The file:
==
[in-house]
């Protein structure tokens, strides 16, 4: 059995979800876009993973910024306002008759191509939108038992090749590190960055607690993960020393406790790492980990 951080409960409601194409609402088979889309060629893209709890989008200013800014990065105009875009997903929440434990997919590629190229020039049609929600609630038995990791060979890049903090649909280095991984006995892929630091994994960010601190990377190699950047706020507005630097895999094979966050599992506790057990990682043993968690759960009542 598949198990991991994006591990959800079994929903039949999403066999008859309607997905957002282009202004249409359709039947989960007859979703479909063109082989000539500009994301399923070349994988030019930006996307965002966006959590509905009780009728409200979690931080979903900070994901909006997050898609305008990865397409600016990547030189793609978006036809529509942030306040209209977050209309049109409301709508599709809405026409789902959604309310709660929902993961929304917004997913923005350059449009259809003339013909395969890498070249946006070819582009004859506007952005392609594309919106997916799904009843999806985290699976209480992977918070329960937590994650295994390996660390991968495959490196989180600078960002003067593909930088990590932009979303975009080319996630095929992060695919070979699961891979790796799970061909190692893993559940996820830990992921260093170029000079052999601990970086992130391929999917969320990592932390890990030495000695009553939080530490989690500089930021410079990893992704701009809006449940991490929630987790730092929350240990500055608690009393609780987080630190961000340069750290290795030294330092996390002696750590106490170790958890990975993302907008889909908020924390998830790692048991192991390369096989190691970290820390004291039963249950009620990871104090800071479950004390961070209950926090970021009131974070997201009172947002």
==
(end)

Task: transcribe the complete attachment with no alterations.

[in-house]
């Protein structure tokens, strides 16, 4: 059995979800876009993973910024306002008759191509939108038992090749590190960055607690993960020393406790790492980990 951080409960409601194409609402088979889309060629893209709890989008200013800014990065105009875009997903929440434990997919590629190229020039049609929600609630038995990791060979890049903090649909280095991984006995892929630091994994960010601190990377190699950047706020507005630097895999094979966050599992506790057990990682043993968690759960009542 598949198990991991994006591990959800079994929903039949999403066999008859309607997905957002282009202004249409359709039947989960007859979703479909063109082989000539500009994301399923070349994988030019930006996307965002966006959590509905009780009728409200979690931080979903900070994901909006997050898609305008990865397409600016990547030189793609978006036809529509942030306040209209977050209309049109409301709508599709809405026409789902959604309310709660929902993961929304917004997913923005350059449009259809003339013909395969890498070249946006070819582009004859506007952005392609594309919106997916799904009843999806985290699976209480992977918070329960937590994650295994390996660390991968495959490196989180600078960002003067593909930088990590932009979303975009080319996630095929992060695919070979699961891979790796799970061909190692893993559940996820830990992921260093170029000079052999601990970086992130391929999917969320990592932390890990030495000695009553939080530490989690500089930021410079990893992704701009809006449940991490929630987790730092929350240990500055608690009393609780987080630190961000340069750290290795030294330092996390002696750590106490170790958890990975993302907008889909908020924390998830790692048991192991390369096989190691970290820390004291039963249950009620990871104090800071479950004390961070209950926090970021009131974070997201009172947002």